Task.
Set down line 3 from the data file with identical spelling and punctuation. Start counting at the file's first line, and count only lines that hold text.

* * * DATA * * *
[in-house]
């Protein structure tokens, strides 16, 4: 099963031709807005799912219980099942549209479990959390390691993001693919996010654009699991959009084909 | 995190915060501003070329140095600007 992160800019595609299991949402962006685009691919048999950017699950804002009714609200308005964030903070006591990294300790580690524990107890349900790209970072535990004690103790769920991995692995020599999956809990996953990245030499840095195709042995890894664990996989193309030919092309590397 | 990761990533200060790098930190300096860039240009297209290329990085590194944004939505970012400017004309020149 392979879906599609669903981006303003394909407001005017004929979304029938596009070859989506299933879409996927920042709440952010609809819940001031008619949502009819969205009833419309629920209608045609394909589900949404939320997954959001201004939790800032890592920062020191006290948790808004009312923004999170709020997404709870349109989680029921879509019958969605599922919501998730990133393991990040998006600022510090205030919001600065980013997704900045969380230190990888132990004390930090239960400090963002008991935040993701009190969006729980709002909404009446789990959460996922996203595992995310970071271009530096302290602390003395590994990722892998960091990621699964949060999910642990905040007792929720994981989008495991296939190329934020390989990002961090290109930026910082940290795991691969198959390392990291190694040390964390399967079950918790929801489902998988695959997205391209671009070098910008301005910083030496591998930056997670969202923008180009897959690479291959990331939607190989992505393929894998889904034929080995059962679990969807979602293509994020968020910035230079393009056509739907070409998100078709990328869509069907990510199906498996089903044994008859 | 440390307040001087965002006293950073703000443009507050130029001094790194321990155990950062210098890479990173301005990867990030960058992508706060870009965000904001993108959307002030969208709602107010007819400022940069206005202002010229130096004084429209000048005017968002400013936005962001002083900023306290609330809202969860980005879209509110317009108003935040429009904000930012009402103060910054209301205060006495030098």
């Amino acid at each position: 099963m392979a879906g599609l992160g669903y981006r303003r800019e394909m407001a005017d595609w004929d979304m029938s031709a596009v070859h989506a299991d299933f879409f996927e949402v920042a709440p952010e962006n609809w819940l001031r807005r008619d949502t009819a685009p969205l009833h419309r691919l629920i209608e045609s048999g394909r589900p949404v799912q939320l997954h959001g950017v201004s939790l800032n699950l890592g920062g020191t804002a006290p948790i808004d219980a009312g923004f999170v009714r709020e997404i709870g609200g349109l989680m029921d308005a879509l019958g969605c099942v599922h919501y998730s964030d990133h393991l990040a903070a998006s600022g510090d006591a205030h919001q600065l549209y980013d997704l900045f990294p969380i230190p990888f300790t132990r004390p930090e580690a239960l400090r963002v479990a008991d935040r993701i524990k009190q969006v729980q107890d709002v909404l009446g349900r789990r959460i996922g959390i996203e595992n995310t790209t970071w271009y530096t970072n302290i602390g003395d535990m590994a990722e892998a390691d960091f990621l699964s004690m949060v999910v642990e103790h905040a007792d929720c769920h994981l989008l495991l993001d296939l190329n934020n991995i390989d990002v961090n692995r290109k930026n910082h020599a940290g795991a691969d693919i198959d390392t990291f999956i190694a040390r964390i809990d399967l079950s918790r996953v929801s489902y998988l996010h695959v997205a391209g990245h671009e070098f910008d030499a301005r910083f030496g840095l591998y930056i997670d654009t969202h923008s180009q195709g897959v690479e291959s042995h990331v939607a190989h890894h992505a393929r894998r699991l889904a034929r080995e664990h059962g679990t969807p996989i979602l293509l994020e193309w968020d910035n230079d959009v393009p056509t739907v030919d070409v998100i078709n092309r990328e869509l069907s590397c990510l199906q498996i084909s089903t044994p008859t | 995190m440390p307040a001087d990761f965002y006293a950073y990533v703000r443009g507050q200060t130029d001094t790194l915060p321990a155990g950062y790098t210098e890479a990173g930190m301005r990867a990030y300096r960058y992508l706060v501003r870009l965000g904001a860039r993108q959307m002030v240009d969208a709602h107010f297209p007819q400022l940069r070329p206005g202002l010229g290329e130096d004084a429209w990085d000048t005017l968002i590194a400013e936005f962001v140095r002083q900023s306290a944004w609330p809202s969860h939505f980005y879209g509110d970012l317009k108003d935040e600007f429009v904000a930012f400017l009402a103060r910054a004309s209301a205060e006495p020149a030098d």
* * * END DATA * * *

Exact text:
């Amino acid at each position: 099963m392979a879906g599609l992160g669903y981006r303003r800019e394909m407001a005017d595609w004929d979304m029938s031709a596009v070859h989506a299991d299933f879409f996927e949402v920042a709440p952010e962006n609809w819940l001031r807005r008619d949502t009819a685009p969205l009833h419309r691919l629920i209608e045609s048999g394909r589900p949404v799912q939320l997954h959001g950017v201004s939790l800032n699950l890592g920062g020191t804002a006290p948790i808004d219980a009312g923004f999170v009714r709020e997404i709870g609200g349109l989680m029921d308005a879509l019958g969605c099942v599922h919501y998730s964030d990133h393991l990040a903070a998006s600022g510090d006591a205030h919001q600065l549209y980013d997704l900045f990294p969380i230190p990888f300790t132990r004390p930090e580690a239960l400090r963002v479990a008991d935040r993701i524990k009190q969006v729980q107890d709002v909404l009446g349900r789990r959460i996922g959390i996203e595992n995310t790209t970071w271009y530096t970072n302290i602390g003395d535990m590994a990722e892998a390691d960091f990621l699964s004690m949060v999910v642990e103790h905040a007792d929720c769920h994981l989008l495991l993001d296939l190329n934020n991995i390989d990002v961090n692995r290109k930026n910082h020599a940290g795991a691969d693919i198959d390392t990291f999956i190694a040390r964390i809990d399967l079950s918790r996953v929801s489902y998988l996010h695959v997205a391209g990245h671009e070098f910008d030499a301005r910083f030496g840095l591998y930056i997670d654009t969202h923008s180009q195709g897959v690479e291959s042995h990331v939607a190989h890894h992505a393929r894998r699991l889904a034929r080995e664990h059962g679990t969807p996989i979602l293509l994020e193309w968020d910035n230079d959009v393009p056509t739907v030919d070409v998100i078709n092309r990328e869509l069907s590397c990510l199906q498996i084909s089903t044994p008859t | 995190m440390p307040a001087d990761f965002y006293a950073y990533v703000r443009g507050q200060t130029d001094t790194l915060p321990a155990g950062y790098t210098e890479a990173g930190m301005r990867a990030y300096r960058y992508l706060v501003r870009l965000g904001a860039r993108q959307m002030v240009d969208a709602h107010f297209p007819q400022l940069r070329p206005g202002l010229g290329e130096d004084a429209w990085d000048t005017l968002i590194a400013e936005f962001v140095r002083q900023s306290a944004w609330p809202s969860h939505f980005y879209g509110d970012l317009k108003d935040e600007f429009v904000a930012f400017l009402a103060r910054a004309s209301a205060e006495p020149a030098d």